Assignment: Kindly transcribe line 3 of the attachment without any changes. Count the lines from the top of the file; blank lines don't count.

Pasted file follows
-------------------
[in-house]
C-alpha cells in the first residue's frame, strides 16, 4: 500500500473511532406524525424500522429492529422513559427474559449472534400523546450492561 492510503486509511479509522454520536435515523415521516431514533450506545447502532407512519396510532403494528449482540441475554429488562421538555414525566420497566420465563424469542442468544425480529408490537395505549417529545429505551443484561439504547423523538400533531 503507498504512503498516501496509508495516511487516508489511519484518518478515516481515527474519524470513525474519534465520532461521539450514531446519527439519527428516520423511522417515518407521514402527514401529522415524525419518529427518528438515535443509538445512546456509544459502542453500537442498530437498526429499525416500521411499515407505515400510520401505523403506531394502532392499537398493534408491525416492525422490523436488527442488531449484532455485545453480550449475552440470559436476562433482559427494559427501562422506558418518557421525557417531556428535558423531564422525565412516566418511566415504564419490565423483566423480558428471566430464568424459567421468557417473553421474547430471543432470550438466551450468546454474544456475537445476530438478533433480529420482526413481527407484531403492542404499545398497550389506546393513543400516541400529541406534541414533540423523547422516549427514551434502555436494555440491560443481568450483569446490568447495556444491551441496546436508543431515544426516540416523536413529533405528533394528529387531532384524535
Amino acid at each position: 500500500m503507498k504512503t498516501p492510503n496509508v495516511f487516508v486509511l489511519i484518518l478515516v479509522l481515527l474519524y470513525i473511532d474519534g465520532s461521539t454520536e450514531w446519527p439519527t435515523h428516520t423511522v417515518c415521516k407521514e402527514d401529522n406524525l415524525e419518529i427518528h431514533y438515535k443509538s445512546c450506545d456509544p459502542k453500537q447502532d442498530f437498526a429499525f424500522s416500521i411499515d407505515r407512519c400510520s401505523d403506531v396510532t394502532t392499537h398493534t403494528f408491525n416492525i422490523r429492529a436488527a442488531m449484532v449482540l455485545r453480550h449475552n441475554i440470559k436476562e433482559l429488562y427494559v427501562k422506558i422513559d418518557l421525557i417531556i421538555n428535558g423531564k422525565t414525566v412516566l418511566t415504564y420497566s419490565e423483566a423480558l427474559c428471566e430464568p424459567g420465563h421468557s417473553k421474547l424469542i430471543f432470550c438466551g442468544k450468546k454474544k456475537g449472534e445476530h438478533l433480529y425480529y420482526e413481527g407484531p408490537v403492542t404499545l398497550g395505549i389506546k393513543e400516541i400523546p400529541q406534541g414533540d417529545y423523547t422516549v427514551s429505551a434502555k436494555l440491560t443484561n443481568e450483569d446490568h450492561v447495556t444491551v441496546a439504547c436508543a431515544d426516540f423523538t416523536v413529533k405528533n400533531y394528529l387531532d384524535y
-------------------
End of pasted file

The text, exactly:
Amino acid at each position: 500500500m503507498k504512503t498516501p492510503n496509508v495516511f487516508v486509511l489511519i484518518l478515516v479509522l481515527l474519524y470513525i473511532d474519534g465520532s461521539t454520536e450514531w446519527p439519527t435515523h428516520t423511522v417515518c415521516k407521514e402527514d401529522n406524525l415524525e419518529i427518528h431514533y438515535k443509538s445512546c450506545d456509544p459502542k453500537q447502532d442498530f437498526a429499525f424500522s416500521i411499515d407505515r407512519c400510520s401505523d403506531v396510532t394502532t392499537h398493534t403494528f408491525n416492525i422490523r429492529a436488527a442488531m449484532v449482540l455485545r453480550h449475552n441475554i440470559k436476562e433482559l429488562y427494559v427501562k422506558i422513559d418518557l421525557i417531556i421538555n428535558g423531564k422525565t414525566v412516566l418511566t415504564y420497566s419490565e423483566a423480558l427474559c428471566e430464568p424459567g420465563h421468557s417473553k421474547l424469542i430471543f432470550c438466551g442468544k450468546k454474544k456475537g449472534e445476530h438478533l433480529y425480529y420482526e413481527g407484531p408490537v403492542t404499545l398497550g395505549i389506546k393513543e400516541i400523546p400529541q406534541g414533540d417529545y423523547t422516549v427514551s429505551a434502555k436494555l440491560t443484561n443481568e450483569d446490568h450492561v447495556t444491551v441496546a439504547c436508543a431515544d426516540f423523538t416523536v413529533k405528533n400533531y394528529l387531532d384524535y